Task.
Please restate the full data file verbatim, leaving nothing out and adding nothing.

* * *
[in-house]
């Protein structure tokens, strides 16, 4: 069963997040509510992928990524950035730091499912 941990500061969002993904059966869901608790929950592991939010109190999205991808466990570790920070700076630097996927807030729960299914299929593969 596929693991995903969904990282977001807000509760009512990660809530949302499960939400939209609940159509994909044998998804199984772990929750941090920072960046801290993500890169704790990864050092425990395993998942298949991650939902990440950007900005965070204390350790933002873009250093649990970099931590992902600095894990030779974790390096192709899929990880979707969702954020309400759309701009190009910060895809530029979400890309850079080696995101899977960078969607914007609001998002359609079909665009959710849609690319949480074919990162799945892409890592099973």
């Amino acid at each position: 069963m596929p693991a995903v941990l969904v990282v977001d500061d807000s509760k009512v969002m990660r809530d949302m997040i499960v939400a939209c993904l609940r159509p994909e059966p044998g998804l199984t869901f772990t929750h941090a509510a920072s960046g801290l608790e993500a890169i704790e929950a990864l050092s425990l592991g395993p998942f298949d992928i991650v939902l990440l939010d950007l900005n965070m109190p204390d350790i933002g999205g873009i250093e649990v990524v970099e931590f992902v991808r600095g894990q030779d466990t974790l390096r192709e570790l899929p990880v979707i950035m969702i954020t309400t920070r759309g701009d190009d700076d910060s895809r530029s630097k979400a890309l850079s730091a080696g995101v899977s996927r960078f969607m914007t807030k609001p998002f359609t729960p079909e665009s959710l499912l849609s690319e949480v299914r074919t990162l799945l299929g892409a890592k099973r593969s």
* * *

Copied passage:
[in-house]
């Protein structure tokens, strides 16, 4: 069963997040509510992928990524950035730091499912 941990500061969002993904059966869901608790929950592991939010109190999205991808466990570790920070700076630097996927807030729960299914299929593969 596929693991995903969904990282977001807000509760009512990660809530949302499960939400939209609940159509994909044998998804199984772990929750941090920072960046801290993500890169704790990864050092425990395993998942298949991650939902990440950007900005965070204390350790933002873009250093649990970099931590992902600095894990030779974790390096192709899929990880979707969702954020309400759309701009190009910060895809530029979400890309850079080696995101899977960078969607914007609001998002359609079909665009959710849609690319949480074919990162799945892409890592099973």
């Amino acid at each position: 069963m596929p693991a995903v941990l969904v990282v977001d500061d807000s509760k009512v969002m990660r809530d949302m997040i499960v939400a939209c993904l609940r159509p994909e059966p044998g998804l199984t869901f772990t929750h941090a509510a920072s960046g801290l608790e993500a890169i704790e929950a990864l050092s425990l592991g395993p998942f298949d992928i991650v939902l990440l939010d950007l900005n965070m109190p204390d350790i933002g999205g873009i250093e649990v990524v970099e931590f992902v991808r600095g894990q030779d466990t974790l390096r192709e570790l899929p990880v979707i950035m969702i954020t309400t920070r759309g701009d190009d700076d910060s895809r530029s630097k979400a890309l850079s730091a080696g995101v899977s996927r960078f969607m914007t807030k609001p998002f359609t729960p079909e665009s959710l499912l849609s690319e949480v299914r074919t990162l799945l299929g892409a890592k099973r593969s």